Flatlander Faith

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Unstable as water

Water is essential to life on this planet. The Bibles applies the life-giving properties of water in a spiritual sense when it speaks of the river of life and of the water and blood that poured from Jesus’ side, .

There is also a dangerous side to water, such as Jacob’s description of Reuben, his oldest son: “Unstable as water, thou shalt not excel.” (Genesis 49:4)

The Bible uses this turbulent, ever-changing nature of water as an illustration of the character of the world that does not know God. Such as this passage from Isaiah: “But the wicked are like the troubled sea, when it cannot rest, whose waters cast up mire and dirt. There is no peace, saith my God, to the wicked” (Isaiah 57:20-21). James says: “But let him ask in faith, nothing wavering. For he that wavereth is like a wave of the sea driven with the wind and tossed. For let not that man think that he shall receive any thing of the Lord. A double minded man is unstable in all his ways.” (James 1:6-8) In Ephesians 4:4, the apostle Paul writes: “That we henceforth be no more children, tossed to and fro, and carried about with every wind of doctrine, by the sleight of men, and cunning craftiness, whereby they lie in wait to deceive.”

The book of Revelation speaks figuratively of a seductive woman who deceives the inhabitants of the earth, and makes war with the saints. Revelation 17:1 depicts her as being seated upon many waters, then verse 15 says: “The waters which thou sawest, where the whore sitteth, are peoples, and multitudes, and nations, and tongues. ”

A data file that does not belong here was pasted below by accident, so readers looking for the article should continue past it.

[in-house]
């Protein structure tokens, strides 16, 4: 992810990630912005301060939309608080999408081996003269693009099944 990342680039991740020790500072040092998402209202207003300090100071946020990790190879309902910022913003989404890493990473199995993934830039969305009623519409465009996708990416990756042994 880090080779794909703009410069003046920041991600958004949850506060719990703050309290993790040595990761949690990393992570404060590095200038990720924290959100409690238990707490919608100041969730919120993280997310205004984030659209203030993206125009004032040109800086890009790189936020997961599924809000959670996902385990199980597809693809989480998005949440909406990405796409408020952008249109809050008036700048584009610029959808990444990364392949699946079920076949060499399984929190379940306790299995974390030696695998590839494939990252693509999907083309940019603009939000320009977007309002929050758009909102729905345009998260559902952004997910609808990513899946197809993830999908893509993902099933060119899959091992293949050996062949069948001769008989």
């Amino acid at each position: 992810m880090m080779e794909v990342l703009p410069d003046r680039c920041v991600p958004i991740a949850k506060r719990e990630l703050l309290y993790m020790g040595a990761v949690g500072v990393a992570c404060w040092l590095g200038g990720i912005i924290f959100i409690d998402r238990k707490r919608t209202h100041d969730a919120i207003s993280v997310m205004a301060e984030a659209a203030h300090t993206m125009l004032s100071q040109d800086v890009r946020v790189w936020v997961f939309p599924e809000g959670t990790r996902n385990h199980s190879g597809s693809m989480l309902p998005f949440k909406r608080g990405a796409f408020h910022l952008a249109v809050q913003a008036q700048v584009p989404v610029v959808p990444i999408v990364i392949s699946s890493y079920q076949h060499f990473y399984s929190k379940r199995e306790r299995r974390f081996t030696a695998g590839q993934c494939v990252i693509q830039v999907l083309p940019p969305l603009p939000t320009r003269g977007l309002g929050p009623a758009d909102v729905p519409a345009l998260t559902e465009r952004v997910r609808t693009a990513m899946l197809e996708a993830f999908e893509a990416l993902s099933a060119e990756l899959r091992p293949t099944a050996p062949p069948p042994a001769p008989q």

Chapter 13 begins by telling us of a beast that arises from these waters. The beast blasphemes God and yet is worshipped by all the people of the earth, except those whose names are written in the Lamb’s book of life.

Dry land in Scripture is a symbol of stability, a solid place where a foundation can be laid for the people who believe in God — a place where we can be rooted and grounded in the faith and worship the one who never changes. Yet chapter 13 also tells of a beast arising from the dry land. This depicts a deformed, corrupt Christianity rising among the people of God that imitates many of the teachings and practices of the first beast which came out of the waters of heathendom.

The world’s standards of right and wrong are always changing. Today we are told that certain abominable things are right and good and if we don’t agree, then we are enemies of the truth. Tomorrow the values will change, but the people of God will still be the enemies of the world.